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Controversial death penalty idea provokes internal debate for grief-stricken mom

Posted: 6:25 PM, Mar 19, 2018
Updated: 2018-03-20 01:28:13Z

SAN DIEGO (KGTV) - For one local woman, President Trump's proposal for the death penalty for some drug dealers is sparking an emotional, internal debate.

"My daughter's character was so gracious.  She was beautiful inside and out," said Eva Faure.

Her daughter, Eva Anderson was a trainer and aspiring journalist.  Six years ago, Anderson's life was cut short at the age of 23.  She was Faure's only child.

"The pain ... is an indescribable," said Faure.

Faure says her daughter's opiate habit started when she tried her boyfriend's Oxycontin pills.  She says within 3 months, Eva was an addict. 

Around that time, Faure confronted Eva after she got sick, lost weight and her personality changed.  

Eva revealed her addiction and agreed to enter rehab.  Faure says after nearly 2 years of being sober -- Eva's landlord found her dead from a methadone overdose in her La Jolla apartment.  

While Faure still has questions about how the methadone got into her daughter, there's no questioning how she feels about those who traffic large amounts of opioids.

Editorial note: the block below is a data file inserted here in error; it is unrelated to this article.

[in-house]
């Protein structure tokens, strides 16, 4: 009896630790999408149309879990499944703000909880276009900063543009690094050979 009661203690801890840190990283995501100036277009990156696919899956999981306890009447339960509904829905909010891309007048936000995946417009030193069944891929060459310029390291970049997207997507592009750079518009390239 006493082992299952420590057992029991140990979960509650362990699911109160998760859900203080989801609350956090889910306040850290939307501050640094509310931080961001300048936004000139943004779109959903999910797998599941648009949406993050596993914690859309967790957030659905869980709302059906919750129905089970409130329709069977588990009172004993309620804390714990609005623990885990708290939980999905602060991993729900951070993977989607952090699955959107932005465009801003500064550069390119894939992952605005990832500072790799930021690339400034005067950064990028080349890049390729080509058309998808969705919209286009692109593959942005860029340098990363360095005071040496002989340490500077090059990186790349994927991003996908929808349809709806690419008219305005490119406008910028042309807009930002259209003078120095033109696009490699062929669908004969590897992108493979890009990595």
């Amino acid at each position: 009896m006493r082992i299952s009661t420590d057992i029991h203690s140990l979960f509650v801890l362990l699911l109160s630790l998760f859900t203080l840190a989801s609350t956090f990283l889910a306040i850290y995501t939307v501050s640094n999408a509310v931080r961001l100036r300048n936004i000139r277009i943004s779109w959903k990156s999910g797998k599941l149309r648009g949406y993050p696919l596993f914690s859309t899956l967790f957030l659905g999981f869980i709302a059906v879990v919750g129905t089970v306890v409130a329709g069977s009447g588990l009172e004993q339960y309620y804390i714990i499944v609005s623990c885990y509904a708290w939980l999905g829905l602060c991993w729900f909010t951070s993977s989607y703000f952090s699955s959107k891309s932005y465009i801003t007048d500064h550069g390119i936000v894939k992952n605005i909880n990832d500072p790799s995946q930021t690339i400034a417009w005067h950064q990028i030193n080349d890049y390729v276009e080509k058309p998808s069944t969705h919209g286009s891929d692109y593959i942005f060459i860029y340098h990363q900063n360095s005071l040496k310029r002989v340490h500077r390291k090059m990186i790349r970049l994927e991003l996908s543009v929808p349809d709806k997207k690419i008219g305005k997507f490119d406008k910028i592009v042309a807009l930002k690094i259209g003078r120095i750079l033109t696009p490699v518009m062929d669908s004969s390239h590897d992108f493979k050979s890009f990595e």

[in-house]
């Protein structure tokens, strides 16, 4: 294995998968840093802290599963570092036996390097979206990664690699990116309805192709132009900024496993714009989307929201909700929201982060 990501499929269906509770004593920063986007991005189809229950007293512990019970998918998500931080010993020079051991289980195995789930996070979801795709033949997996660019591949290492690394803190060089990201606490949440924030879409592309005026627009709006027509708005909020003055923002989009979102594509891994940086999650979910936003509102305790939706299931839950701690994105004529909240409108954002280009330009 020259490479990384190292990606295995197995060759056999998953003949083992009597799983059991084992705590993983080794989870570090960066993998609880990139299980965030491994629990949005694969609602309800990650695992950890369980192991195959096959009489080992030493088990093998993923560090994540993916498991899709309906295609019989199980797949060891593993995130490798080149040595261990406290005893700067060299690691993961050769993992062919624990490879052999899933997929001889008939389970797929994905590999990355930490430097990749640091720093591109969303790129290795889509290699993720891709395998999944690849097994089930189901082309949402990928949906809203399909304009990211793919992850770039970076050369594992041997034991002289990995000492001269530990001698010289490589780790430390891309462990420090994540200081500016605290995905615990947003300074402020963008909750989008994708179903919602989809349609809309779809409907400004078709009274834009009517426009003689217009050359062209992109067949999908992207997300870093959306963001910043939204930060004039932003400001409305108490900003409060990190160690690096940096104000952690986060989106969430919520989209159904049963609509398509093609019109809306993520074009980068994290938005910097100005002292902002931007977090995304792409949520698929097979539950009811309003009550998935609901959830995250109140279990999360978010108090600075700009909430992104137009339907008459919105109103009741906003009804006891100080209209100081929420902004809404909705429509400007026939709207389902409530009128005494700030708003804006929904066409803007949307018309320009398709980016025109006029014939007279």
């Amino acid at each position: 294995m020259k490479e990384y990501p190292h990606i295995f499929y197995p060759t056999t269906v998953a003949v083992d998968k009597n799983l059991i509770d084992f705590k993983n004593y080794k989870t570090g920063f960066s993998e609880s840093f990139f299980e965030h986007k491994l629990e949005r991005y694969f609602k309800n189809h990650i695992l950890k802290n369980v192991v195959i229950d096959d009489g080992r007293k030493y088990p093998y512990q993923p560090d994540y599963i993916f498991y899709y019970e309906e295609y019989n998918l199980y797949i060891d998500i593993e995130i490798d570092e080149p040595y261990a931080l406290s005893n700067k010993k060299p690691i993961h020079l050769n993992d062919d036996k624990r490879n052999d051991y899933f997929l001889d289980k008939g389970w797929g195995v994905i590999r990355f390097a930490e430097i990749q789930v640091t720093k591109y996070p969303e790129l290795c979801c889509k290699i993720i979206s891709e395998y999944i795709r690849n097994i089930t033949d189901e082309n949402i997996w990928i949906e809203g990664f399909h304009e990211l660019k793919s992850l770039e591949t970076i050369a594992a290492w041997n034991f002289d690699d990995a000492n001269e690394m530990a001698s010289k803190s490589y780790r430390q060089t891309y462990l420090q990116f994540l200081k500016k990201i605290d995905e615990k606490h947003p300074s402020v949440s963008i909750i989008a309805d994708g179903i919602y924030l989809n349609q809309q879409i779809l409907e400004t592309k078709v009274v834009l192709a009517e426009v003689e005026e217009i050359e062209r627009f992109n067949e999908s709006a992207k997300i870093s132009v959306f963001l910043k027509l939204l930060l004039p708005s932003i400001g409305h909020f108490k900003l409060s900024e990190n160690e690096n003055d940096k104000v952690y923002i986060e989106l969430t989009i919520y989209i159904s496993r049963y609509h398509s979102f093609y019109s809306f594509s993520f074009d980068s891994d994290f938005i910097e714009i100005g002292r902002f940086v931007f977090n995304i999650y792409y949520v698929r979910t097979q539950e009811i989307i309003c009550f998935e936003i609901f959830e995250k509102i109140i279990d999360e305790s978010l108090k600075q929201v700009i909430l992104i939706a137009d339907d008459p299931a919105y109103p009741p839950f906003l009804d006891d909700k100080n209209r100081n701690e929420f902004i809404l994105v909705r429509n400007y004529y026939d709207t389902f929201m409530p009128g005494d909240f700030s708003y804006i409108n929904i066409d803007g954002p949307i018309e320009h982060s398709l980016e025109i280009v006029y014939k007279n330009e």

"They are killers, mass killers," said Faure.

President Trump's opioid plan unveiled Monday - which includes the death penalty for some drug traffickers "where appropriate under current law" - has sparked an internal debate for Faure.

"In principle, I'm against the death penalty.  For me it's a barbaric action," said Faure.

But years after her devastating loss, she now believes it's the a necessary punishment for high-level traffickers.    

"They are getting high pay. Nothing else can stop them.  The greed is too powerful.  Harsher sentences for drug dealer sends the message that there are going to be consequences for them," said Faure.

While Faure favors tougher punishments, she's also wants equally tough regulation within the pharmaceutical industry - to help prevent abuse.

Opioid deaths have been increasing in San Diego County over the past couple of years.  After dropping to 244 deaths in 2014, there were 248 in 2015.  The number went up again in 2016, when there were 253 opioid deaths.